March is one of those months where without the Annual EEO Public File Reports that come up for different states every other month, or without the Quarterly Issues Programs List and Children’s Television Report obligations that arise following the end of every calendar quarter. But this March has two very significant deadlines right at the beginning of the month – Online Public Files for radio and Biennial Ownership Reports – that will impose obligations on most broadcasters.

For radio stations, March 1 is the deadline for activating your online public inspection file. While TV stations and larger radio clusters in the Top 50 markets have already made the conversion to the online public file, for radio stations in smaller markets, the requirement that your file be complete and active is Thursday. As we wrote here, there are a number of documents that each station should be uploading to their file before the deadline (including Quarterly Issues Programs Lists and, if a station is part of an employment unit with 5 or more full-time employees, Annual EEO Public Inspection File Reports). As the FCC-hosted online public file date-stamps every document entered into the file, and as the file can be reviewed by anyone at anytime from anywhere in the world, stations need to be sure that they are timely uploading these documents to the file, as who knows who may be watching your compliance with FCC requirements. And this is not the only big obligation for broadcasters coming up in March.

On March 2, all full-power stations, commercial and noncommercial, and all LPTV stations, need to complete and file with the FCC their Biennial Ownership Reports (see our article here). These reports are supposed to give the FCC a snapshot of the ownership of broadcast stations as of October 1, 2017 so that interested parties can see who owns what stations, and have a complete database from which they can assess broadcast ownership by the gender and ethnicity of all attributable owners. Even parties who sold their stations since October 1 have to file reports detailing what they owned on that date. As this comprehensive database is so important to the FCC and to some public interest groups interested in assessing diversity in broadcast ownership, be sure that you meet this deadline.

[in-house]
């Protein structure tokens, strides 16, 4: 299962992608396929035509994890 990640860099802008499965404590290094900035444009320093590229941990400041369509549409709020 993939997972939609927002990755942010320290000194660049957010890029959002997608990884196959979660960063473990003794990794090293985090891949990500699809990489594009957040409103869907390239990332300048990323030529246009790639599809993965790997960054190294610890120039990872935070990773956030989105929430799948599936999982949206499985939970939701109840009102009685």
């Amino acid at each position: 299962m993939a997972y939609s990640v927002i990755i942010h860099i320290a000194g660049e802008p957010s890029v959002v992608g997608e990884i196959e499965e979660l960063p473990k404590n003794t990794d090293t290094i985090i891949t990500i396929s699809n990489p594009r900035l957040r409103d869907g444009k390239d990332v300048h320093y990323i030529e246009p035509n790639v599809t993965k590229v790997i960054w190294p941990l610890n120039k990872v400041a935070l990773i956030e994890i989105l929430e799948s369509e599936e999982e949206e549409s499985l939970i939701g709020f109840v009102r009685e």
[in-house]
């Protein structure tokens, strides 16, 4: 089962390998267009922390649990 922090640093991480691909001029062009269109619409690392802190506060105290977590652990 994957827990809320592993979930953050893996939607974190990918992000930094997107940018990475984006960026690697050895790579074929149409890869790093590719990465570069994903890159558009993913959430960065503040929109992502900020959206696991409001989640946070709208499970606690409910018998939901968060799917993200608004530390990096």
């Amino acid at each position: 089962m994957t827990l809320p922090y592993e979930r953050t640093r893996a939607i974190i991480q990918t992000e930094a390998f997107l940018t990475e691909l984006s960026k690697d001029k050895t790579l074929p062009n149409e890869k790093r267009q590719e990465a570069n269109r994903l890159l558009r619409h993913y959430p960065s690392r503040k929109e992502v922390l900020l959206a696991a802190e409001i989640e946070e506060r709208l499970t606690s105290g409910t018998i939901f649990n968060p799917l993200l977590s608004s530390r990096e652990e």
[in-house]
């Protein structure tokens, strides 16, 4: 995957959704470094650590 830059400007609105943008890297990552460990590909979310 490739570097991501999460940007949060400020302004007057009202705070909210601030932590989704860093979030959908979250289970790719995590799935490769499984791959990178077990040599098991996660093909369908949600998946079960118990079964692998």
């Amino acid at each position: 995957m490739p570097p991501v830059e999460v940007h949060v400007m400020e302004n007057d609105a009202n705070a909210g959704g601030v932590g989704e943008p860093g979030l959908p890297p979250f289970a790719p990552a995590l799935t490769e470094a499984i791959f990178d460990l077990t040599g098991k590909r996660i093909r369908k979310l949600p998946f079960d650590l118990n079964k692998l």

March also brings comment dates in various FCC proceedings. Initial comment in the FCC proceeding looking at whether to change the national ownership cap for television are due on March 19. See our article here about the extension of the comment date to March 19, and our summary of the issues in the proceeding here.

Comments in the FCC proceeding, as part of its Modernization of Media Regulation Initiative, looking to eliminate the FCC filing requirement for certain documents relating to ownership – including corporate organizational documents, documents related to future ownership (like options and stock pledges) and other documents that restrict the operational decisions of broadcasters – are due on March 19. We wrote about that proceeding here.

For TV, the effective date of the rules permitting the use of ATSC 3.0, the new transmission standard for next-generation television, is March 5. See the Federal Register notice of that effective date here . Reply comments on some open issues on ATSC 3.0, about which we wrote here, are due on March 20 – initial comments having been filed in February.

For radio, be looking for communication from Global Music Rights, the newest of the performing rights organizations, about an extension of their license to play music written by the songwriters that this organization represents. The current interim license that GMR offered to broadcasters expires at the end of the month. As we wrote here, as GMR is still litigating with the Radio Music License Committee (RMLC) about whether their rate-setting should be subject to some antitrust review, GMR has agreed to extend their interim license until September 30, and has promised to contact stations about an extension soon. Stations should reach out if they have not heard from before the end of the month.

As in any month, these are just some highlights of the regulatory issues facing broadcasters in the coming days. Every station has its own set of regulatory questions too, so be sure that you are staying on top of these nagging legal and regulatory matters. Even though they can be time consuming, staying on top of these matters will save money and aggravation in the long term.